Like compensation, the HR department establishes policies to address how employees will be evaluated. They may decide that it’s best to evaluate new employees after 90 days to determine if they’re a good fit for the company, and if they are, offer them a raise for sticking around.
Training and Development
HR policies can include details for the training and professional development of employees so that your employees know what resources are available if they want to continue to build their skill sets for improved upward mobility in your company.
Employee Disputes and Issues
HR policies tell your employees how problems at work will be handled. From issues with their coworkers to management and the workload itself, employees need to know that they are available to share concerns with someone in private without it getting back to upper management. The policy should outline the proper chain of command for handling these situations, including whether an employee should go to the supervisor first or right to HR.
HR policy manuals will outline your company’s internal policies and code of ethics. This can include things like professionalism, dress code, vacation time, sick and personal days, holidays, discrimination, and more.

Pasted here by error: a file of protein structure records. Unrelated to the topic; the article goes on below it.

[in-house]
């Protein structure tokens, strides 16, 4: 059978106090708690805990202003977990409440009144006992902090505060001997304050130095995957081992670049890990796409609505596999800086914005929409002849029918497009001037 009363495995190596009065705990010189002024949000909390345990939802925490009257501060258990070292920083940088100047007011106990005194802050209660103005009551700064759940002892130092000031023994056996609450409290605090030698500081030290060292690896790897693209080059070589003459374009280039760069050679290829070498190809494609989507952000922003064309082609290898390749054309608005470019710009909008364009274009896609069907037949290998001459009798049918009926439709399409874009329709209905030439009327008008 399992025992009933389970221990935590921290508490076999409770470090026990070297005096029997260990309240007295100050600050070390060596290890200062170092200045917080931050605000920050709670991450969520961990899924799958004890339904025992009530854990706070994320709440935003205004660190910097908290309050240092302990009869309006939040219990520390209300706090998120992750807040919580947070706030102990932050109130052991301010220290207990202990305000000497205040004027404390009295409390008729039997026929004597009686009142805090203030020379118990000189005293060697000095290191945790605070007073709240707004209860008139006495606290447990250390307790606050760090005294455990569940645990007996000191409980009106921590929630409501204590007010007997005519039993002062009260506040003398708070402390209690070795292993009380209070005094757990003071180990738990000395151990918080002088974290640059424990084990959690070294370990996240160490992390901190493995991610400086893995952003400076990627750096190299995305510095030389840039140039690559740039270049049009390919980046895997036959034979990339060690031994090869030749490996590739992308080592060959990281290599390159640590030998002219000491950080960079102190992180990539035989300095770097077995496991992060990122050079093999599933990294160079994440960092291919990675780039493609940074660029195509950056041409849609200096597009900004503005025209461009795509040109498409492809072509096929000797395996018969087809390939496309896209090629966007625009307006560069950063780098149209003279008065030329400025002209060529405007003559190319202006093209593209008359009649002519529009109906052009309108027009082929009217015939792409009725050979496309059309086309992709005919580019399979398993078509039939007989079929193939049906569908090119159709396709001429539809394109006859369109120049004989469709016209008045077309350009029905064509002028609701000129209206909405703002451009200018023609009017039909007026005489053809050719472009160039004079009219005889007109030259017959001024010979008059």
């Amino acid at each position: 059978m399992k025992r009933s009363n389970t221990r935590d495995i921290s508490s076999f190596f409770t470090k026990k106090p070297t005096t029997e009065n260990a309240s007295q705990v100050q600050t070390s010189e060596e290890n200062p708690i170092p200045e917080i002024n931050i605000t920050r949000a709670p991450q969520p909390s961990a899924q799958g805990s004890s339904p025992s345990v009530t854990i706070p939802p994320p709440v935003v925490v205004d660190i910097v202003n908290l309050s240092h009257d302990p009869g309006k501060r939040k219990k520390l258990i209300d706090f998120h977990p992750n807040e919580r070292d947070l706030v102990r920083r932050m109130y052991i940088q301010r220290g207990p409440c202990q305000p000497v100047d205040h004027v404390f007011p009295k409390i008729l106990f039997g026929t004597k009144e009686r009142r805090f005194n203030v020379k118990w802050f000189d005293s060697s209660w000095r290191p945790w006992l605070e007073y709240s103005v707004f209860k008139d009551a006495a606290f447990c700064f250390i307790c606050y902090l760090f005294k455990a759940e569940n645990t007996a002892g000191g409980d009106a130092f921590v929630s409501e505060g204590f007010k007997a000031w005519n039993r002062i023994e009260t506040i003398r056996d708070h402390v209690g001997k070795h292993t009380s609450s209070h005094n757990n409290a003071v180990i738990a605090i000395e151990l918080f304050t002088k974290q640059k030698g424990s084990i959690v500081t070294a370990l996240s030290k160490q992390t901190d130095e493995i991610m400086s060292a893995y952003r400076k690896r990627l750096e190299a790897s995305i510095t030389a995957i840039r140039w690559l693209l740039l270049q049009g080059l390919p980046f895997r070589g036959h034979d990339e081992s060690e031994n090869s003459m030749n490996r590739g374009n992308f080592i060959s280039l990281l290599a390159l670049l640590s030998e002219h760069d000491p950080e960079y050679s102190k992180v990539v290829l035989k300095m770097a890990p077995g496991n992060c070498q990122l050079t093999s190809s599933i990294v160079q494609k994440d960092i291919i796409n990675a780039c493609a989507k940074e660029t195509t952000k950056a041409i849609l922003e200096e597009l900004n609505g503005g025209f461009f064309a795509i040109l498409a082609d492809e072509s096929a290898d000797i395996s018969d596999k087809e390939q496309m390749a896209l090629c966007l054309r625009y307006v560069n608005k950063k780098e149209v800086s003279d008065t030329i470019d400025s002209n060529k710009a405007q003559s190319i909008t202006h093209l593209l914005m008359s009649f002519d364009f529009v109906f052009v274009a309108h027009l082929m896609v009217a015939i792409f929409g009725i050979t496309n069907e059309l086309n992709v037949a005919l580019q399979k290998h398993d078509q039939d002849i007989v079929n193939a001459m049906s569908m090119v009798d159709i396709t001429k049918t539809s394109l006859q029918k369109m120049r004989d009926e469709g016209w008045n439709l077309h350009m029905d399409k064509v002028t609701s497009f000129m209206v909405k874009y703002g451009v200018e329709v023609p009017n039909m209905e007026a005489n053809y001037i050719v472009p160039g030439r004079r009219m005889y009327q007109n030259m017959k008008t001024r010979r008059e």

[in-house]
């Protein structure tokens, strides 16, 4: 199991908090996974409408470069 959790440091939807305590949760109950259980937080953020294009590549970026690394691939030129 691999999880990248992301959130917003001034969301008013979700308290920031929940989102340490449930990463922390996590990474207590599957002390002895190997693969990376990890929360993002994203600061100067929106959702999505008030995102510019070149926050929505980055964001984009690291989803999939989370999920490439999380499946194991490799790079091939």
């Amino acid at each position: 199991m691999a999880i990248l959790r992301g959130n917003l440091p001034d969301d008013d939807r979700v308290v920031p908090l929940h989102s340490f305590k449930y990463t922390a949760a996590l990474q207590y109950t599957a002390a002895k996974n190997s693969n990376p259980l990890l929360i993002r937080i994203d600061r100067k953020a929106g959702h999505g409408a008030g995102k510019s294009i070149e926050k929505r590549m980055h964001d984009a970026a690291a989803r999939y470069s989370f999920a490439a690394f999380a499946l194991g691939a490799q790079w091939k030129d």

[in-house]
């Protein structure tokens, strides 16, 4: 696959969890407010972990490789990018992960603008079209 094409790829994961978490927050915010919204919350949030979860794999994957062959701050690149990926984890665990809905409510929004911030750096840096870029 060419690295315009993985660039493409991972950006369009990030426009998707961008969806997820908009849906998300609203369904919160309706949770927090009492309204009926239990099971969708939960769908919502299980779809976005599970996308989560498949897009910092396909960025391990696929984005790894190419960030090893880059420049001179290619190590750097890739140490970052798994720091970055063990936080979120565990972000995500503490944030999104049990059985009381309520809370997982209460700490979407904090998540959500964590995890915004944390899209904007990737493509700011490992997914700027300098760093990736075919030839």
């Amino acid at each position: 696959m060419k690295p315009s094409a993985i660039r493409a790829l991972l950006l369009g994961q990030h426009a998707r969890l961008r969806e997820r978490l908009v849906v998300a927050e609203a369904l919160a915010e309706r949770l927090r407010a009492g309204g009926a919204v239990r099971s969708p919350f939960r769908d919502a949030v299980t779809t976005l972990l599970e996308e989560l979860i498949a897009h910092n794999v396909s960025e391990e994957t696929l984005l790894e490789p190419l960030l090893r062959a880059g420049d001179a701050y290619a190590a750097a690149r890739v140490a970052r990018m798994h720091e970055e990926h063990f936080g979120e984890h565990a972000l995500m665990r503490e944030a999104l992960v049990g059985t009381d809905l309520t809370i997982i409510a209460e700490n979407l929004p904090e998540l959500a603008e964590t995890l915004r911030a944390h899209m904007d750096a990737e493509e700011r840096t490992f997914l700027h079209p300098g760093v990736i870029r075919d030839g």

For example, if your company operates out of an office and your employees are likely to interact with customers and clients, you may require them to dress more professionally than employees that work in retail.
When it comes to sick days, personal days, and vacation time, you’ll need to ensure that you’re following the law. If employee retention and happiness are important to you, you should aim to go beyond the time off policies required by law so that your employees don’t feel pressured to come into work sick just because they already used their paid time off.
Because ethics are an important part of your business that varies from person to person, you’ll need to outline how your company feels about certain topics. You can outline what constitutes good behavior to let employees know what’s expected of them.
In the handbook, you can also list actions that are not allowed, such as cussing on the job and recording conversations with coworkers and managers.